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Noah John Rondeau was born in July 1883 in the old Dewyer house. The Dewyer house on Jackson Hill, 4 miles easternly from the fork of the Ausable River, among the Sylvan Hills of Clinton County, New York. Before Noah ran away from home, he lived in this house for the first 15 years of his life.
Peter and Alice (Corrow) Rondeau were Noah's parents and he was the oldest 9 children. Noah had many trades that he learned such as: barbering, painting, carpentering, and mason work. However, he is most remembered for being an Adirondack hermit.
On a high bluff high over the end of Cold River Flow is where Noah lived in the little town he made, population 1. What an extraordinary man NJR must have been to tough out those hard Adirondack winters by himself. Don't get me wrong, he had many people hike miles to his town to see him and listen to his stories. Also, food packages were often dropped by airplane to help see him through the hard times.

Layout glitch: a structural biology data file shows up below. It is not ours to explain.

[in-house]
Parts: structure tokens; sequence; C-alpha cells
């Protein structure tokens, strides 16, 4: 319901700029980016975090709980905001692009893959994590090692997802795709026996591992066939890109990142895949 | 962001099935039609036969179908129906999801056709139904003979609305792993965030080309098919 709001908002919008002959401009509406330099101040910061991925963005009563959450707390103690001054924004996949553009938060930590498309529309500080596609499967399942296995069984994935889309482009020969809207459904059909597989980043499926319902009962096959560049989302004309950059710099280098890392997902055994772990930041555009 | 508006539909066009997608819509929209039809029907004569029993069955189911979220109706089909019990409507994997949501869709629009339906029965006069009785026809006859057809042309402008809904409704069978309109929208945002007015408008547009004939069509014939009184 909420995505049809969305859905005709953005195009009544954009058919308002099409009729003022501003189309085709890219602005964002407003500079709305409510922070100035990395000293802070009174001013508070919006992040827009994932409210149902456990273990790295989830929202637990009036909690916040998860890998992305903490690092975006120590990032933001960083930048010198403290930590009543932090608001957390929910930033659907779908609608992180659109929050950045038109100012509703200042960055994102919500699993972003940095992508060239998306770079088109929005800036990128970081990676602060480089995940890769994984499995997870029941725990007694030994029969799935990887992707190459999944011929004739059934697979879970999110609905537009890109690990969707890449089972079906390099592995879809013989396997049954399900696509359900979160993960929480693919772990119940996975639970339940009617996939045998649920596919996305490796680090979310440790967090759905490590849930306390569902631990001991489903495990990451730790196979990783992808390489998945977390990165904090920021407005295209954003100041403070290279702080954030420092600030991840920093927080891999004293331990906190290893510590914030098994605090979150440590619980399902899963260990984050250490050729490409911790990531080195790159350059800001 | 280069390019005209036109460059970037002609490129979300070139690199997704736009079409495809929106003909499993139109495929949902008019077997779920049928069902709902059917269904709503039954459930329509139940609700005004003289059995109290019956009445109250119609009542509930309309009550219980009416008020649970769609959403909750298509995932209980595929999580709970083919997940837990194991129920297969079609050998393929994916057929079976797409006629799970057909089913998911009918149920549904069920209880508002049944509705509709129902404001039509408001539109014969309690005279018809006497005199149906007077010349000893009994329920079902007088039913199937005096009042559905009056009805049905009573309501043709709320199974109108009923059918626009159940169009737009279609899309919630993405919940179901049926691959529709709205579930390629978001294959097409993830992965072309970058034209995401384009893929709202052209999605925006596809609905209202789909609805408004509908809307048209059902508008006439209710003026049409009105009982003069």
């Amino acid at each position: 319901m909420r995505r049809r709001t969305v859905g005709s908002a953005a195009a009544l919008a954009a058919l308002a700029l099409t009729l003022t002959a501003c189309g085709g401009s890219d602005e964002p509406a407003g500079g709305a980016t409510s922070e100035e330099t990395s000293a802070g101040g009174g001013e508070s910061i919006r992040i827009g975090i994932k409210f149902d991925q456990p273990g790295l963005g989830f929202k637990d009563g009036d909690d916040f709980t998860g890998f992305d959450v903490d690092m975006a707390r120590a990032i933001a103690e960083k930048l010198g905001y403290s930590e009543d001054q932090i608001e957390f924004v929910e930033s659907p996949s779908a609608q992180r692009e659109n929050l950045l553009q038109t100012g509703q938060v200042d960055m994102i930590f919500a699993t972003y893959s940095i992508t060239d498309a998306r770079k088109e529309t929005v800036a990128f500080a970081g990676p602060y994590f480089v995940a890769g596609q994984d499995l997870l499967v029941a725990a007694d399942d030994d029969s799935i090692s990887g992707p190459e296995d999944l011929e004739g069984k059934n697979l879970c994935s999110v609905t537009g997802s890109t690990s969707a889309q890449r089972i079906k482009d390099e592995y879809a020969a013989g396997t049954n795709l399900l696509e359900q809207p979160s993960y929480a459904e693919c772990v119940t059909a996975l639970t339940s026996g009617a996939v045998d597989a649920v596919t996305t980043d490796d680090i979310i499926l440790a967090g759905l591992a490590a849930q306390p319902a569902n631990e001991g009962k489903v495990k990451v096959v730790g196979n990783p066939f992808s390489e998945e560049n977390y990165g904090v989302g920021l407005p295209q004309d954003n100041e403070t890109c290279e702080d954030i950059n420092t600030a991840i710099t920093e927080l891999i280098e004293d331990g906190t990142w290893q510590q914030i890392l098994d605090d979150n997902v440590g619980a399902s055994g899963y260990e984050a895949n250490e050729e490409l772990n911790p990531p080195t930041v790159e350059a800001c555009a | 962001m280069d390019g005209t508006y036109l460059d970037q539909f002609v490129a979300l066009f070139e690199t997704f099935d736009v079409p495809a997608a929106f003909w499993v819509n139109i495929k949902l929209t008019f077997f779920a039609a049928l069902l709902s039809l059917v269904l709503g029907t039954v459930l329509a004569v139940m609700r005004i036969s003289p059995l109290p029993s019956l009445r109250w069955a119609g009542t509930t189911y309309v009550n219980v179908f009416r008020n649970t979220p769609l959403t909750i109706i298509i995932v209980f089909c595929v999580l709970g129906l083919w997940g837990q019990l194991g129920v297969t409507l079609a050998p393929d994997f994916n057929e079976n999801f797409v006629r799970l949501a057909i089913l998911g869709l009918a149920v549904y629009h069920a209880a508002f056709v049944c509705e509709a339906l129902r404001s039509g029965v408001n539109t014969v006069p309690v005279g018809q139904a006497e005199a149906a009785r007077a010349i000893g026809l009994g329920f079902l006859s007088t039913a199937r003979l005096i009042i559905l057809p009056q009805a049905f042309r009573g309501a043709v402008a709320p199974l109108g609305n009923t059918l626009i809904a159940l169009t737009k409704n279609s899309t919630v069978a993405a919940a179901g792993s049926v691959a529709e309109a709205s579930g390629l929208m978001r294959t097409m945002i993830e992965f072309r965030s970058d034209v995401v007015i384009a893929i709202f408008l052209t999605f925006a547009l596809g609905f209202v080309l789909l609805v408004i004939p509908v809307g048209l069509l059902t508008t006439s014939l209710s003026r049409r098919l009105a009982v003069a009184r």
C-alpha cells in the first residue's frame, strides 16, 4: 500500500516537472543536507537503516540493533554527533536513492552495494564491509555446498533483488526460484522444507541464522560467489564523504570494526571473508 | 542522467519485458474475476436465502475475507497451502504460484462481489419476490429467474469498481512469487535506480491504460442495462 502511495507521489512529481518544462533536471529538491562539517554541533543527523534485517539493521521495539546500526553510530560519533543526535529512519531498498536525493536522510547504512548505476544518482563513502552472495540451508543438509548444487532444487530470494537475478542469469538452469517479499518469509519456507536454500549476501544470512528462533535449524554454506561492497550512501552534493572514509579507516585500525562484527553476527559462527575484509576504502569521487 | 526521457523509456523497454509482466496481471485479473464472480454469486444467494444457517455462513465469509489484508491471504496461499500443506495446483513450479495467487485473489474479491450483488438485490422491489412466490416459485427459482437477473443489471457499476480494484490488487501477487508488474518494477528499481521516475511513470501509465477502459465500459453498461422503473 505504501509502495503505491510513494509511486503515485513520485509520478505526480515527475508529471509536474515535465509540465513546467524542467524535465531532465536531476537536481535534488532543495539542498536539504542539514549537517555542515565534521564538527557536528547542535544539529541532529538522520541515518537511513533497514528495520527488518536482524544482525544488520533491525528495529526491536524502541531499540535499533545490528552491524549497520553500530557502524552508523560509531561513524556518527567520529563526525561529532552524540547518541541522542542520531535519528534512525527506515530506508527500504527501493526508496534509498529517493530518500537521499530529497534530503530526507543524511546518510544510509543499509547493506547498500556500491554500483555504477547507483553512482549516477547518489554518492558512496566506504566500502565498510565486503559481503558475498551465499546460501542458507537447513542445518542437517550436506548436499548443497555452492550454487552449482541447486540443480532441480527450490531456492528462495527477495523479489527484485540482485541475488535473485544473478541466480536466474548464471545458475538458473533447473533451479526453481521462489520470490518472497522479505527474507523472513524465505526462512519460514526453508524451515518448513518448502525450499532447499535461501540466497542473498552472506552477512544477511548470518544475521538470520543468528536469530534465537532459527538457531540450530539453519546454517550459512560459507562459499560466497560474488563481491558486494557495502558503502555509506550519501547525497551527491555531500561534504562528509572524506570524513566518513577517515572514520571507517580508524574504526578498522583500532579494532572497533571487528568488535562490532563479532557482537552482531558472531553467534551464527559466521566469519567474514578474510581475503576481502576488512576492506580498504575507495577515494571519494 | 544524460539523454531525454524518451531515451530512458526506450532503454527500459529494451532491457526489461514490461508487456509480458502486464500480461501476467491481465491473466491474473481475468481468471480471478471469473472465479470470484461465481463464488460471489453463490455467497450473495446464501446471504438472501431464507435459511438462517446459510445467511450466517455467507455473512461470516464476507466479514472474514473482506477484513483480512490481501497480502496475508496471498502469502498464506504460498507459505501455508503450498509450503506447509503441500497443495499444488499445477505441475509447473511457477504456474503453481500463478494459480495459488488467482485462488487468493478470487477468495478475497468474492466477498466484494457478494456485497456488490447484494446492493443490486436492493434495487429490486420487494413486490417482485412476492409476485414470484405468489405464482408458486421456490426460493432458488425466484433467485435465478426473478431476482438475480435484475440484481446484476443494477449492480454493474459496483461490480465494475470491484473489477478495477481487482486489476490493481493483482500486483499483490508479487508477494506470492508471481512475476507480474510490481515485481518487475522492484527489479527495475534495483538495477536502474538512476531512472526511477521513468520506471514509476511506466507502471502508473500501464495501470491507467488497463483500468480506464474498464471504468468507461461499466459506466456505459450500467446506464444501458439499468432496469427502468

During those long winter months two journels were kept. One of those was written in English, while the other one was written in a code. (To this day it has not been decoded, per my knowledge.) Noah had no need to cut fire wood because he actually use some of his buildings that he rebuilt each spring. Some of the buildings were in a kind of "tepee" shape. He would put notches into the wood at a desired length so all NJR had to do when he needed more fire wood was to take a log and knock it against a tree to break it at the notch.
Noah John Rondeau passed away in the Lake Placid Hospital, August 1967. He is buried in North Elba Cemetery, near Lake Placid, and a regular stone from his home on Cold River marks his grave.

Noah John Rondeau lead his life the way he wanted to and there is so much more information on him. If you are interested in learning more I would suggest reading the book: NOAH JOHN RONDEAU ADIRONDACK HERMIT by Maitland C. De Sormo. Or you could visit the Adirondack Museum at Blue Mountain Lake, New York. The museum has a wonderful exhibit on NJR including a wooden statue, cabin, belongings, and a journel in his code.

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Copyright 1997, Kris Miner